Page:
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Portraits of Dissent: Stories From the Women’s March on Washington

3 minute read

After months of agitating in the social media thunderdome about the election, the crowd at Saturday’s massive Women’s March on Washington was joyful, ebullient even. There seemed to be universal relief at getting beyond the virtual streets and onto the real ones, to sing, to chant and to commiserate. The sheer size of the crowds gathered around the globe, hundreds of thousands in Washington alone, fueled hope and a kind of giddiness among weary progressives and others fearful of what a Trump administration might mean for their families.

But underneath the singing, the chants, the witty signs and all those pink “pussy hats,” the reasons marchers came to the Capitol were deadly serious. It was more than women’s rights issues like contraception or abortion, or even the fury over campaign rhetoric many women saw as rife with misogyny and shockingly callous attitudes toward sexual assault.

There were women who rode busses for 10 hours from Flint, Mich., to remind everyone that they still don’t have safe water in that city.

There were families that went through the extraordinary effort of bringing a special needs child in a wheelchair to a massive all-day protest that exhausted even the fittest marchers, mainly because they were afraid of losing their health insurance.

There were LGBTQ kids who entered college or high school at a time when the White House was lit up in rainbow colors only to worry that instead of moving forward, they may have to fight just to maintain the status quo.

And there were Muslim-Americans who were in tears describing how they now feel like “other” in the country of their birth.

Moms born in Mexico City were there to show their American-born kids how to speak up for immigrants and for women’s rights at the same time. And there were lots of fathers and husbands who came for their daughters and wives, or brought their young sons to a sea of women as a bit of an education.

When the march was conceived via Facebook, just a few months ago, it seemed that assembling so many causes into one effort would dilute the message and the energy of the movement. And it still remains to be seen whether the global protests that marked Donald Trump’s inaugural weekend can evolve into an effective political effort for all these different needs. But many marchers insisted that this day was just the start of their efforts. These images from the Washington, DC march by portrait photographer Jody Rogac reflect their determination.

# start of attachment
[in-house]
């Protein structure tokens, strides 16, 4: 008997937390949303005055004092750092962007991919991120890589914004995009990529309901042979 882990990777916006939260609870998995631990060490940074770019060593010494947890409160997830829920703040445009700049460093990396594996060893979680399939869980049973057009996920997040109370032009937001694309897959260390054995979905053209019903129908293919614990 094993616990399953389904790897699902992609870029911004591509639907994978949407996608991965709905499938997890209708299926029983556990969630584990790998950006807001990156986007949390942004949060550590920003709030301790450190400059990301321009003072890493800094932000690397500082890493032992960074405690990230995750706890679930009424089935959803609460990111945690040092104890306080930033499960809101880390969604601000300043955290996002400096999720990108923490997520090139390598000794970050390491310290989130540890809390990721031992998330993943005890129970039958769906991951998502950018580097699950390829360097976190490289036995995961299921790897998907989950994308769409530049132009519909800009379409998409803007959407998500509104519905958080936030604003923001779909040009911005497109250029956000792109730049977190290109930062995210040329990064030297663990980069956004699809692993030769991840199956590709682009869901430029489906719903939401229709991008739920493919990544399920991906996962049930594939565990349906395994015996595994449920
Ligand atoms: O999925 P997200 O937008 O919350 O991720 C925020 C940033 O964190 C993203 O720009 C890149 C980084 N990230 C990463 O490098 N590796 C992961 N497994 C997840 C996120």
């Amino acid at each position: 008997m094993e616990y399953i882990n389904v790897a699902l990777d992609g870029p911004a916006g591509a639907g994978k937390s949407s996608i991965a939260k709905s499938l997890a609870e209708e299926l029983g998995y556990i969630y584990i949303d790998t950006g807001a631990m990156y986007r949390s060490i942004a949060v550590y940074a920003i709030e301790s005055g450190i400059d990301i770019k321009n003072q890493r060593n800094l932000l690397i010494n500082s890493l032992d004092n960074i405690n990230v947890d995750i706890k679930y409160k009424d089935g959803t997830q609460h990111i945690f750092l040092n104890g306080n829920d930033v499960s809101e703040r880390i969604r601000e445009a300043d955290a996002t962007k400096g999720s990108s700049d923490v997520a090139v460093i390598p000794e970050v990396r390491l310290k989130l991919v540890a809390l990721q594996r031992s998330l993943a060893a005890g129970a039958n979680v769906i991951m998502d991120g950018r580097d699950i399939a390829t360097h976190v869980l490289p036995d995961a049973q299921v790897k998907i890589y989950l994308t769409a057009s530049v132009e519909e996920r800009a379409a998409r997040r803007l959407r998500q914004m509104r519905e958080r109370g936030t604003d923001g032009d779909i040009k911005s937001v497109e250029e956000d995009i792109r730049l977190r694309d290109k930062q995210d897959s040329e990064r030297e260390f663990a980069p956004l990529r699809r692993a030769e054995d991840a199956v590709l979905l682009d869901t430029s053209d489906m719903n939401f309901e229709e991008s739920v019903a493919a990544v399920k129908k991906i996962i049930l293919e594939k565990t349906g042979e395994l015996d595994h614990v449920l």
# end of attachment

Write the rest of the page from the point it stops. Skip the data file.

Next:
Jody Rogac is a portrait photographer based in New York City.

Natalie Matutschovsky, who edited this photo essay, is a senior photo editor at TIME.

Susanna Schrobsdorff is a columnist and chief strategic partnerships editor at TIME.

Cheyenne, 17, Calvert County, Md. With the type of president that we now have elected, I feel like a lot of rights that we have are in danger. And along with the vice-president that he has, who is someone that supports electroshocking people like me to turn us into people that we aren’t, it’s terrifying. So that’s why I think we’re out here, it’s because we’re scared and this is the only thing we can think of to at least try do to help make things better. It’s always a slow march for change, but we’ll get there. Jody Rogac for TIME
Lib Jamison, 62, Portland, Me. I was here 35 or 38 years ago. It was a march for women’s lives, a pro-choice march and my mother went with us. She was the same age then, that I am now, 62. I’ve been doing this my whole adult life. Jody Rogac for TIME
Janice Posnikoff, Washington DC area I’m here representing the territory of my mother, Lillian Posnikoff from Alert Bay Canada and her ancestors, the Kwakwa̱ka̱’wakw people. Can’t you feel what we’re getting out of this march? It’s unity, it’s solidarity, it’s everything that we all wanted. It’s sending the clear message that absolutely, absolutely he’s not the popular president and we’re going to fight every inch of the way, every time it looks like corruption is happening or injustice is happening, and all of it.Jody Rogac for TIME
Lisa Beattie Frelinghuysen, 50, New York City I brought my family ( youngest daughter pictured ) down here for the march because I believe in equal rights, and I’m a board member of Planned Parenthood and I stand with Planned Parenthood. Jody Rogac for TIME
Darshan, age 68, Virginia I’m here because I’m a Sikh, and I want to make sure there’s respect for all religions. And also I have a daughter and a daughter-in-law and granddaughter and I want to make sure that the rights that we fought for get represented for generations to come. I think the march will bring people’s awareness to how much women matter. Jody Rogac for TIME
Alfredo Augustine Weeks VI, 31, Washington, DC I’m here to support feminism. Honestly I never knew how true it was till I had a daughter. I’m only hoping for a brighter future for her.a brighter future for my wife. And hopefully my daughter can keep paying it forward. Jody Rogac for TIME
These members of the Democracy Defense League came from Flint, Mich. to make sure that city's water crisis isn't forgotten. "We are women and we're standing up for our rights to clean water," says Carrie Younger-Nelson (third from the left). Jody Rogac for TIME
Meaghan Delmonico, Millburn, N.J. I have a 6-year-old son and I’m a widow... It’s extremely important to me to show him what it means to be man in this type of an environment. I want him to believe in love over fear. And I want him to know that his mom is a strong woman who stand up for what we believe in and for what’s right. Jody Rogac for TIME